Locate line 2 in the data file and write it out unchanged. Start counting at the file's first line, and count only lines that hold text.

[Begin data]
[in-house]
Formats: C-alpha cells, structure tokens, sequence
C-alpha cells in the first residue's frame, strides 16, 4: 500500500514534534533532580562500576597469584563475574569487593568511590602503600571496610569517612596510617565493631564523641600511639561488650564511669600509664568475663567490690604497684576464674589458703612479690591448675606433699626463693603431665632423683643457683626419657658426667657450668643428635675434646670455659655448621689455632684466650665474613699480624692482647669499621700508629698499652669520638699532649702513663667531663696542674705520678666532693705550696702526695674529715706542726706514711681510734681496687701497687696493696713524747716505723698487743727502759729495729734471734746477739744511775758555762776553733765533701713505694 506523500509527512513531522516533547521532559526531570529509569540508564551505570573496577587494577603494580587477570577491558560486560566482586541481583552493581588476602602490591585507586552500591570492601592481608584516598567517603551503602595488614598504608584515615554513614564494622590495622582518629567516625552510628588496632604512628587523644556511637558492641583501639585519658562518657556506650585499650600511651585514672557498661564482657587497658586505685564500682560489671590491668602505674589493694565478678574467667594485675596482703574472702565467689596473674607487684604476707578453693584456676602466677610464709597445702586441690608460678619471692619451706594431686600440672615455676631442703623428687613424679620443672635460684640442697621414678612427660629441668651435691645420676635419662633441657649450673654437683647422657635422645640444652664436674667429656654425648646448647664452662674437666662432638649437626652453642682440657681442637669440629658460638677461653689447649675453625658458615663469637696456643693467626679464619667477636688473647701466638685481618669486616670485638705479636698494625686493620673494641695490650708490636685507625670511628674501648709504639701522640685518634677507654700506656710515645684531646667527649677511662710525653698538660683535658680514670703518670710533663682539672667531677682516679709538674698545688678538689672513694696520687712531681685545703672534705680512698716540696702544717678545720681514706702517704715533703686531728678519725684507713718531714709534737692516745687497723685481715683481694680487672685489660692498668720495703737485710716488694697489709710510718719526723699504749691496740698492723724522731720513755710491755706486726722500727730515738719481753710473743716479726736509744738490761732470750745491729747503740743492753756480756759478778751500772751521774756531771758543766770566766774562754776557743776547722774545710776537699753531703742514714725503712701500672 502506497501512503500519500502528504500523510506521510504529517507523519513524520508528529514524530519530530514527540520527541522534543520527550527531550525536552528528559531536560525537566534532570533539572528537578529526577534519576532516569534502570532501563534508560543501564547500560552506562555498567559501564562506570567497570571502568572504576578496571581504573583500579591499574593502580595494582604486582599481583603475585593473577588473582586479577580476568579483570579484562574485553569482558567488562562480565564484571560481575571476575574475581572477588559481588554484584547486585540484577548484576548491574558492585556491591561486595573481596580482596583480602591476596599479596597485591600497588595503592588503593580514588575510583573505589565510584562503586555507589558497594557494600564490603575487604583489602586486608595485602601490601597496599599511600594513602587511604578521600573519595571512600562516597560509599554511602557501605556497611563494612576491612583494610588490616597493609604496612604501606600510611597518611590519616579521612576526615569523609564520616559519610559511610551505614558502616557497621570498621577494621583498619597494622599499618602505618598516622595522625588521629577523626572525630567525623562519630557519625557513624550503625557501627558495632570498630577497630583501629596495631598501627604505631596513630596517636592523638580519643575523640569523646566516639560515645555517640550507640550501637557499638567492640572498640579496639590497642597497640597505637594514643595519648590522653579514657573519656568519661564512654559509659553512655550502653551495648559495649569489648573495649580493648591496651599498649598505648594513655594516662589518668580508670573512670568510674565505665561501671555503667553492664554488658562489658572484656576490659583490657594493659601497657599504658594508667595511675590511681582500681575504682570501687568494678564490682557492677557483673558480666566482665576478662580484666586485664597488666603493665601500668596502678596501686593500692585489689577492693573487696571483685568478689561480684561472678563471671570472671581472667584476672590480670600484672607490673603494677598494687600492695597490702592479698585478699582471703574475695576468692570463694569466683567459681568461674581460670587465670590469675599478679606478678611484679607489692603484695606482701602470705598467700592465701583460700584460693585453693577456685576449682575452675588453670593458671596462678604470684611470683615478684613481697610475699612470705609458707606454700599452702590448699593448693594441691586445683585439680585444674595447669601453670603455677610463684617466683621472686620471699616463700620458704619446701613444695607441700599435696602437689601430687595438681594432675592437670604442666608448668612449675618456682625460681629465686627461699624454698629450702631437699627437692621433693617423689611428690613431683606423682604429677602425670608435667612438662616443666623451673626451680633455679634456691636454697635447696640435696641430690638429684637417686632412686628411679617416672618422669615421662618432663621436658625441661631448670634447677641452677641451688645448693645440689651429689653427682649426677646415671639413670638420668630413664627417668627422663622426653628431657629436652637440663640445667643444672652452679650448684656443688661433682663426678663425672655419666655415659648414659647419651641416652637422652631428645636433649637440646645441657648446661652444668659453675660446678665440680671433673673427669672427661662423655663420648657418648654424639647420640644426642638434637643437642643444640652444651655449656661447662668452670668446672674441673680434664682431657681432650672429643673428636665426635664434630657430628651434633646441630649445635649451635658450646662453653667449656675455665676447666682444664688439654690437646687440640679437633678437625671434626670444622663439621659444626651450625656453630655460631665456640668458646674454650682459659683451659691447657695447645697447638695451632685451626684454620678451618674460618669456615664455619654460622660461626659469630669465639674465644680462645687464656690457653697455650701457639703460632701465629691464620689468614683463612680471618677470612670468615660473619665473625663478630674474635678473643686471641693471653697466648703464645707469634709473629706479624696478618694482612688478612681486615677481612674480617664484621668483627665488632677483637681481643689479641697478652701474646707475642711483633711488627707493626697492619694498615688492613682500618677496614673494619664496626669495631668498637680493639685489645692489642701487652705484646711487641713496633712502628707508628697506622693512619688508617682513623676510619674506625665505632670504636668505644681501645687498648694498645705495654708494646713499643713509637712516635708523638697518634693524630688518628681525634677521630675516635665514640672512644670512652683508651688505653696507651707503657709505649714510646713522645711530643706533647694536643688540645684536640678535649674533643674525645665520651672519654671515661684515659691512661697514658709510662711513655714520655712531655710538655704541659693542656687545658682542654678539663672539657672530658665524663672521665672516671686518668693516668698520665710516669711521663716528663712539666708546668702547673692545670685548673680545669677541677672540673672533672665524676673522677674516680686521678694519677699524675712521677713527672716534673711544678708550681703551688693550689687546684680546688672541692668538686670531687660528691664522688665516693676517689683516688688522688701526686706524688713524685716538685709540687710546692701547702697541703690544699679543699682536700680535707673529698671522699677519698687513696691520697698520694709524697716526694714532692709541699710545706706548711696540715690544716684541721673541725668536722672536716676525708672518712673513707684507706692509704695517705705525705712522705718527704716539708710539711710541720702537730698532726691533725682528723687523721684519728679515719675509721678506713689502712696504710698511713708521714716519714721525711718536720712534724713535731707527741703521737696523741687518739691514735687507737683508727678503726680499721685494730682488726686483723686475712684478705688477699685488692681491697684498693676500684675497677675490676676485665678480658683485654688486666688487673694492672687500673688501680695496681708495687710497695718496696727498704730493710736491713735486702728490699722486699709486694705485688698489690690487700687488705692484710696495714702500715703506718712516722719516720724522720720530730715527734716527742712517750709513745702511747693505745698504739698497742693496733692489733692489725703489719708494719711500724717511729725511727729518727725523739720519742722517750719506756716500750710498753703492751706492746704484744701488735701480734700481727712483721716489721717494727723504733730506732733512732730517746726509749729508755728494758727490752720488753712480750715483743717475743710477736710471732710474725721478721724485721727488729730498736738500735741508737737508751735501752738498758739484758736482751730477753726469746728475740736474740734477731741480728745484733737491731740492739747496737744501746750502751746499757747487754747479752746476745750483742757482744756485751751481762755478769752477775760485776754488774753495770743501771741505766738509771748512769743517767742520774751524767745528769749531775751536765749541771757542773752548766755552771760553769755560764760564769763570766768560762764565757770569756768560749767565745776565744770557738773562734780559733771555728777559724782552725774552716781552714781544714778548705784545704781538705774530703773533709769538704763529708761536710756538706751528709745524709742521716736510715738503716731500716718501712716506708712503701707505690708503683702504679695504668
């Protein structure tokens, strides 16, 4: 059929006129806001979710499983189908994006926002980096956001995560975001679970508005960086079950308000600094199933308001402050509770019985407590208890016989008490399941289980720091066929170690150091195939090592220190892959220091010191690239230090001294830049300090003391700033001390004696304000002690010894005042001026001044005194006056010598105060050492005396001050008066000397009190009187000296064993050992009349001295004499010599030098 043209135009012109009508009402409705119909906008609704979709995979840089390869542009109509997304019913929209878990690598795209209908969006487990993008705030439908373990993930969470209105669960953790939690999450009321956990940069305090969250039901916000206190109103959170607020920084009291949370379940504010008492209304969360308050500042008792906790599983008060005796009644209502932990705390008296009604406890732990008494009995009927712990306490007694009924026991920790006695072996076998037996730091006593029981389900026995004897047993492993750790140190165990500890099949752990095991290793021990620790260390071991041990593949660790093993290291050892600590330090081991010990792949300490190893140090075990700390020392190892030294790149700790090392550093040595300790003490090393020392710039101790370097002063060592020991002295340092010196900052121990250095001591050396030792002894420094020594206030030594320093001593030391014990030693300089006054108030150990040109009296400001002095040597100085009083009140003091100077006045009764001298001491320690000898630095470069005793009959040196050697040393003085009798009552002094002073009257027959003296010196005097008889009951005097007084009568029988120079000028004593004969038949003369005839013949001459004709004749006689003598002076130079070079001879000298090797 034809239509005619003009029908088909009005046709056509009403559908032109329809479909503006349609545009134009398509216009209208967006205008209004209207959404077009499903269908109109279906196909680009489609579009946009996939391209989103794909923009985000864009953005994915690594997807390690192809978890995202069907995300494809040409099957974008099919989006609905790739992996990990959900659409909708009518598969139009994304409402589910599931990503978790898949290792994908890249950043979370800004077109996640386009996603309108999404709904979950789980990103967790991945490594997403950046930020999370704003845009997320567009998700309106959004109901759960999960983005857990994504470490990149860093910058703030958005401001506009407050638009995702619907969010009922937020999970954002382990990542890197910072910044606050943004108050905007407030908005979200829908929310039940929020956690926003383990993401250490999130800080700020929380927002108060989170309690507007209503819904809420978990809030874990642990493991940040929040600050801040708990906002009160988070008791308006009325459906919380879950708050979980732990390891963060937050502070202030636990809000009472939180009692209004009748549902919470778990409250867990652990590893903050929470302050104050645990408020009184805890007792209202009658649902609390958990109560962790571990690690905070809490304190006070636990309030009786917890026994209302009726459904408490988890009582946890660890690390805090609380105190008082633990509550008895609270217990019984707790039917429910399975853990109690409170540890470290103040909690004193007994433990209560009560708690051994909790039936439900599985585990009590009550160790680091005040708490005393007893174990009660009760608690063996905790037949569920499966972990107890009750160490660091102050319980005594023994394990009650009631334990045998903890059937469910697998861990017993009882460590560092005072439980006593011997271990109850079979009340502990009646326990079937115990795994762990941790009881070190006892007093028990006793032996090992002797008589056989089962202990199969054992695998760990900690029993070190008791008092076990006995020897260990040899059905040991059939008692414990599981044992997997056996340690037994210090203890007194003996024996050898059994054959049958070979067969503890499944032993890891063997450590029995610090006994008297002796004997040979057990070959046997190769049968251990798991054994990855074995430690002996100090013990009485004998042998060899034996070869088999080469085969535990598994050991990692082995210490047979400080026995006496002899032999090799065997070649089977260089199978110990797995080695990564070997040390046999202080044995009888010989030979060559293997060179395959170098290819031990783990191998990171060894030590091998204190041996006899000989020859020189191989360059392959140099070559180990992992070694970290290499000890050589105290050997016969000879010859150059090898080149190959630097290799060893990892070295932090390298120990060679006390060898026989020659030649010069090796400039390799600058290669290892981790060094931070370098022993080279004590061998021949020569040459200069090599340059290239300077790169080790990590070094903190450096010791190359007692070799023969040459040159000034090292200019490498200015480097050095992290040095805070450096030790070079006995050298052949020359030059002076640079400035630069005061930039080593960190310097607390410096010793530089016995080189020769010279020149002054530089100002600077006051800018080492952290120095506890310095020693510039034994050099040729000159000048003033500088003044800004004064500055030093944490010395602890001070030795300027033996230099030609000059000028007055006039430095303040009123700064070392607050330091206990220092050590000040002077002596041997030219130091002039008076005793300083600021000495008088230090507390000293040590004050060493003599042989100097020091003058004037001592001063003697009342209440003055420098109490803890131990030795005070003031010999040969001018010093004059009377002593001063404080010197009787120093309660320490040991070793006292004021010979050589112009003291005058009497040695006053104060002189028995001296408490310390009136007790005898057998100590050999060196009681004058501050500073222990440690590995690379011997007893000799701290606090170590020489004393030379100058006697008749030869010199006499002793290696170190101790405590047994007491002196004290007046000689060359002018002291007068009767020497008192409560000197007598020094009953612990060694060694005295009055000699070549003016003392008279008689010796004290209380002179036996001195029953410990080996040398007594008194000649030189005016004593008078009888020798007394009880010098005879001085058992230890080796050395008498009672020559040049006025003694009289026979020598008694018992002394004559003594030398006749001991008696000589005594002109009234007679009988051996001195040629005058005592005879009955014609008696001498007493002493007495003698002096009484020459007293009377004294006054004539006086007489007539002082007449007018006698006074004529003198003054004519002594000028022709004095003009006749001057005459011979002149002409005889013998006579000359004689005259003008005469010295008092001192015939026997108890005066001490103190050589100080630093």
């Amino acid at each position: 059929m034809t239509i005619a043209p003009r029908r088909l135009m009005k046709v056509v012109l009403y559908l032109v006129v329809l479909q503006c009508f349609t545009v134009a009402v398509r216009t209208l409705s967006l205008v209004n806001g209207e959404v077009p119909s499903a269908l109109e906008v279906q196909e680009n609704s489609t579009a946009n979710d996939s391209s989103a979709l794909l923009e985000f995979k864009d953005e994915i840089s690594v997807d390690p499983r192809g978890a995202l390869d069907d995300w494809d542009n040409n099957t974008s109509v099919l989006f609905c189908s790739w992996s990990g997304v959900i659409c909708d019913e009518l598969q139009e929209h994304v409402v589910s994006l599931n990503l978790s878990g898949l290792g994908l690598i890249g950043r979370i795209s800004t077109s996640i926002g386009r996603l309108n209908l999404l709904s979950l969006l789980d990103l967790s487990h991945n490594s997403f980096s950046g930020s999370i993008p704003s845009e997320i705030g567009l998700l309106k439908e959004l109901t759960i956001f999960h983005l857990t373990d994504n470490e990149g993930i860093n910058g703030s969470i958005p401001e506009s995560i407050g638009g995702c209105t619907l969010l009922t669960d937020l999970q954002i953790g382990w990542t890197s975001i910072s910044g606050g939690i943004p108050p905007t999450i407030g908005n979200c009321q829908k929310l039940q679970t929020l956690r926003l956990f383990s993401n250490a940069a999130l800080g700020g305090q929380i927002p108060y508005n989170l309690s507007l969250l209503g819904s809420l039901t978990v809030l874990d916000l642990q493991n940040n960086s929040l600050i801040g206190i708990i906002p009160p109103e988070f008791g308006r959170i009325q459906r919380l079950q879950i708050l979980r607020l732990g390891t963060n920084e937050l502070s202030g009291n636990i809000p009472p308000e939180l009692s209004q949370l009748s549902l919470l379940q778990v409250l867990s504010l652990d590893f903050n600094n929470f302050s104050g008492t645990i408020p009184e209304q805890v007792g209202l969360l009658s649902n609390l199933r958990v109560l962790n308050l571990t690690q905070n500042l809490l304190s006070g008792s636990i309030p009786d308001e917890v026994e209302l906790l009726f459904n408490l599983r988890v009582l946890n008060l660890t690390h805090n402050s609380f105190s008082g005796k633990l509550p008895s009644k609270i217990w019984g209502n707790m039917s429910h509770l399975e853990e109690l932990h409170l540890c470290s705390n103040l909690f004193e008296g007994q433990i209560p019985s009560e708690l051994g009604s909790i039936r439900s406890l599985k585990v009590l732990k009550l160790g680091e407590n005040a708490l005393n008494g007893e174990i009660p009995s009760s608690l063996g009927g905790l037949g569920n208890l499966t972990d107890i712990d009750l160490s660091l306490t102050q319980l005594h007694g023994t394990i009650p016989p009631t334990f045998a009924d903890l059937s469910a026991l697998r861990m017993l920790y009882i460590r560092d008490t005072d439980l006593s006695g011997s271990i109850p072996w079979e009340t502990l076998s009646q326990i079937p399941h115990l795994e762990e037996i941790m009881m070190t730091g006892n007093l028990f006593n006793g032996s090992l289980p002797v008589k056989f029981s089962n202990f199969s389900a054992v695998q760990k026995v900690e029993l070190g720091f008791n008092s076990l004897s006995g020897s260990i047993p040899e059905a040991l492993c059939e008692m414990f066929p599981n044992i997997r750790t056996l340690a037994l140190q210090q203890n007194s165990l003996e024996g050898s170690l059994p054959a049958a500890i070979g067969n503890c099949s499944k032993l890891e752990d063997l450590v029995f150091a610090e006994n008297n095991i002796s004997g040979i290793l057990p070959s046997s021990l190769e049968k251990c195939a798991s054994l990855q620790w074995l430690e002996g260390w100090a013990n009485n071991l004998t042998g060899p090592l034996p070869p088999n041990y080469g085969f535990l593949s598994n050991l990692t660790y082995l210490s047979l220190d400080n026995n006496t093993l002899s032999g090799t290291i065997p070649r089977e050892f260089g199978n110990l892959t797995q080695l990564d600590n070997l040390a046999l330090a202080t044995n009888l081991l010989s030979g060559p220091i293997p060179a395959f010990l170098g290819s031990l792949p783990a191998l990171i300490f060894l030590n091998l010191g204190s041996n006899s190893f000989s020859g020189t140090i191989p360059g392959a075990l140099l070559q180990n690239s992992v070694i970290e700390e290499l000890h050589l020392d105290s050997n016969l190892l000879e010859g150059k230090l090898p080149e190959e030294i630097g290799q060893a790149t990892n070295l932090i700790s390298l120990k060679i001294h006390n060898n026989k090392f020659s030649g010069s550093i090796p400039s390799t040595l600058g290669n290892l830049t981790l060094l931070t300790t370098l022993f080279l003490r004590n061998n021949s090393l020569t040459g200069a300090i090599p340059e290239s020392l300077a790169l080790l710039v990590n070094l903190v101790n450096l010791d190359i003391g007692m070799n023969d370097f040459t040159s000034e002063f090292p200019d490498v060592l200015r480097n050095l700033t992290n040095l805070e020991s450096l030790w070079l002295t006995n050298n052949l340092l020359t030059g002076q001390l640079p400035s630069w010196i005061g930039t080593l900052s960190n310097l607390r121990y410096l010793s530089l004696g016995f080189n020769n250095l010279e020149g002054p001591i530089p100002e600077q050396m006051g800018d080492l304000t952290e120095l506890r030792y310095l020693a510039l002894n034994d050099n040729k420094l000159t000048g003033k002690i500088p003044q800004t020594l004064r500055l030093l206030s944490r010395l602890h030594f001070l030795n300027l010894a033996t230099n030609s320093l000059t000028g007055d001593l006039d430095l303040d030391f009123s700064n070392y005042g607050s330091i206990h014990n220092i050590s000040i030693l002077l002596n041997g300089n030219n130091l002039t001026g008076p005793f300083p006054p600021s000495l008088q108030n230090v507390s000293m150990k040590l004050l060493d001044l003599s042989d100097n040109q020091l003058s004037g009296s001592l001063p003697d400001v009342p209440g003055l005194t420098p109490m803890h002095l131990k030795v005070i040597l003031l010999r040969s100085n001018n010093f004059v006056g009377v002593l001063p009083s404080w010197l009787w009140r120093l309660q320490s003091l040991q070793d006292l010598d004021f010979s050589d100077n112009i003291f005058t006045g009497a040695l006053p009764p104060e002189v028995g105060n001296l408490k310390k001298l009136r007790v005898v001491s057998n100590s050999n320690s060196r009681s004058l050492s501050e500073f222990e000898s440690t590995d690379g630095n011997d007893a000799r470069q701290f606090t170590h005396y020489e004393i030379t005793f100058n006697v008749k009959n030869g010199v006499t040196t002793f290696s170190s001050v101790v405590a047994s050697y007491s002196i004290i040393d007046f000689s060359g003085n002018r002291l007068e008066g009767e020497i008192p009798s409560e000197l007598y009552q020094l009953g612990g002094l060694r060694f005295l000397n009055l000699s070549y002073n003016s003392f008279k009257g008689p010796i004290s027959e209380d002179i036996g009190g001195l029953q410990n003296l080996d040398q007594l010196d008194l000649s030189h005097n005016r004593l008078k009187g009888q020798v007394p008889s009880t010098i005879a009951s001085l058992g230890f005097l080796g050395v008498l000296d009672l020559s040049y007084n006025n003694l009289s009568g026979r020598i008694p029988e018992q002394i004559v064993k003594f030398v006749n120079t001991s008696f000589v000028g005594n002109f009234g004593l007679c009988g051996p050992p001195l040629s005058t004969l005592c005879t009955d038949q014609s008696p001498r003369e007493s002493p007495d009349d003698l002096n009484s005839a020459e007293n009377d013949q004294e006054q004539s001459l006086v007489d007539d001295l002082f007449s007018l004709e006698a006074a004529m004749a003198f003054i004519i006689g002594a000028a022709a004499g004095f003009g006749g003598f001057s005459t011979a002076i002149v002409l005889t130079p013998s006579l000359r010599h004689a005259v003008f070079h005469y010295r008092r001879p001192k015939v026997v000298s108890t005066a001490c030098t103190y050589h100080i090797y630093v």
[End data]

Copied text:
Formats: C-alpha cells, structure tokens, sequence